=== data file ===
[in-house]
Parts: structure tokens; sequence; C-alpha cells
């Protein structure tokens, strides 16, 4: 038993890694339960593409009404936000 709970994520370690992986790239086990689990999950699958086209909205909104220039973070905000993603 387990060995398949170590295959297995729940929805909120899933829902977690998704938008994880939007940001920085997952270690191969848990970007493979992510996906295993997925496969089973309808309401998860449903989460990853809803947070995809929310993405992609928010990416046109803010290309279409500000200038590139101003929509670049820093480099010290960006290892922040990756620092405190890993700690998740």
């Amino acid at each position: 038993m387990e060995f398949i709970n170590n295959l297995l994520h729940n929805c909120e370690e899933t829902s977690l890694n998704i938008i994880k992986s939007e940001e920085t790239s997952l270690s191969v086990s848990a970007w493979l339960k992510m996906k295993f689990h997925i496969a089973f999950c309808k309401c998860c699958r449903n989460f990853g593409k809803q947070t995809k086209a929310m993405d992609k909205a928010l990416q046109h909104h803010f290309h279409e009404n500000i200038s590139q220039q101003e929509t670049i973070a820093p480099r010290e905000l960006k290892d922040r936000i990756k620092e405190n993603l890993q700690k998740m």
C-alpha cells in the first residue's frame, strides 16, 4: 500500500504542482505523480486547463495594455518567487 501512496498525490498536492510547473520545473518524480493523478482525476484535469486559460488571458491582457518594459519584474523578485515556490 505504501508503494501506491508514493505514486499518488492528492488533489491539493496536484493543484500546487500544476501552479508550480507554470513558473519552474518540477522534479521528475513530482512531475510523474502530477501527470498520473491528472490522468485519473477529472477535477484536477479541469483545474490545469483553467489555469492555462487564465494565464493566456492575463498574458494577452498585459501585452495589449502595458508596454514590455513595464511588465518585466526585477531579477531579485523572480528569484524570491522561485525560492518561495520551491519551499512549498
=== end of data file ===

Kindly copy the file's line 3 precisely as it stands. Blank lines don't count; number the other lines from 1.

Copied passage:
């Protein structure tokens, strides 16, 4: 038993890694339960593409009404936000 709970994520370690992986790239086990689990999950699958086209909205909104220039973070905000993603 387990060995398949170590295959297995729940929805909120899933829902977690998704938008994880939007940001920085997952270690191969848990970007493979992510996906295993997925496969089973309808309401998860449903989460990853809803947070995809929310993405992609928010990416046109803010290309279409500000200038590139101003929509670049820093480099010290960006290892922040990756620092405190890993700690998740």